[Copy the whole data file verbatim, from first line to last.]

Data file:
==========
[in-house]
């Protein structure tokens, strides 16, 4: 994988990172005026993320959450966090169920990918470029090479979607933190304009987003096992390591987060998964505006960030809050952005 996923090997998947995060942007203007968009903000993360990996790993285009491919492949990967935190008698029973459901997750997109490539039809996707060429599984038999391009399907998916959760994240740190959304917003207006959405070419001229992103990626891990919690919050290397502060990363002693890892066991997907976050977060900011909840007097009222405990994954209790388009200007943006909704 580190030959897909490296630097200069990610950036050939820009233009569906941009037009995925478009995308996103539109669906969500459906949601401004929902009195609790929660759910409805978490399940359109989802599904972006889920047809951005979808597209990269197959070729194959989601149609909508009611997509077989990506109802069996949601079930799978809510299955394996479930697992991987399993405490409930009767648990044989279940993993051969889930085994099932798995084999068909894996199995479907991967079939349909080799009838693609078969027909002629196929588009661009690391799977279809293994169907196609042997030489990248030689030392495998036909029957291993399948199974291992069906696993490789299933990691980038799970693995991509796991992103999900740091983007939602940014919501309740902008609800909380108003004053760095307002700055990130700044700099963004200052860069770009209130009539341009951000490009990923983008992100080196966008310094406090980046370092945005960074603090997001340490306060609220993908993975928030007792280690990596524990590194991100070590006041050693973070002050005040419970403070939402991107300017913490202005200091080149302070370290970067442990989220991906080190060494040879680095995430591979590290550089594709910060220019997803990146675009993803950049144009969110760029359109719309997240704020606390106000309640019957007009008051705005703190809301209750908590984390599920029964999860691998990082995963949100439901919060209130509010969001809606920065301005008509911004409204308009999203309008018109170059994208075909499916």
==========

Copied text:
[in-house]
């Protein structure tokens, strides 16, 4: 994988990172005026993320959450966090169920990918470029090479979607933190304009987003096992390591987060998964505006960030809050952005 996923090997998947995060942007203007968009903000993360990996790993285009491919492949990967935190008698029973459901997750997109490539039809996707060429599984038999391009399907998916959760994240740190959304917003207006959405070419001229992103990626891990919690919050290397502060990363002693890892066991997907976050977060900011909840007097009222405990994954209790388009200007943006909704 580190030959897909490296630097200069990610950036050939820009233009569906941009037009995925478009995308996103539109669906969500459906949601401004929902009195609790929660759910409805978490399940359109989802599904972006889920047809951005979808597209990269197959070729194959989601149609909508009611997509077989990506109802069996949601079930799978809510299955394996479930697992991987399993405490409930009767648990044989279940993993051969889930085994099932798995084999068909894996199995479907991967079939349909080799009838693609078969027909002629196929588009661009690391799977279809293994169907196609042997030489990248030689030392495998036909029957291993399948199974291992069906696993490789299933990691980038799970693995991509796991992103999900740091983007939602940014919501309740902008609800909380108003004053760095307002700055990130700044700099963004200052860069770009209130009539341009951000490009990923983008992100080196966008310094406090980046370092945005960074603090997001340490306060609220993908993975928030007792280690990596524990590194991100070590006041050693973070002050005040419970403070939402991107300017913490202005200091080149302070370290970067442990989220991906080190060494040879680095995430591979590290550089594709910060220019997803990146675009993803950049144009969110760029359109719309997240704020606390106000309640019957007009008051705005703190809301209750908590984390599920029964999860691998990082995963949100439901919060209130509010969001809606920065301005008509911004409204308009999203309008018109170059994208075909499916």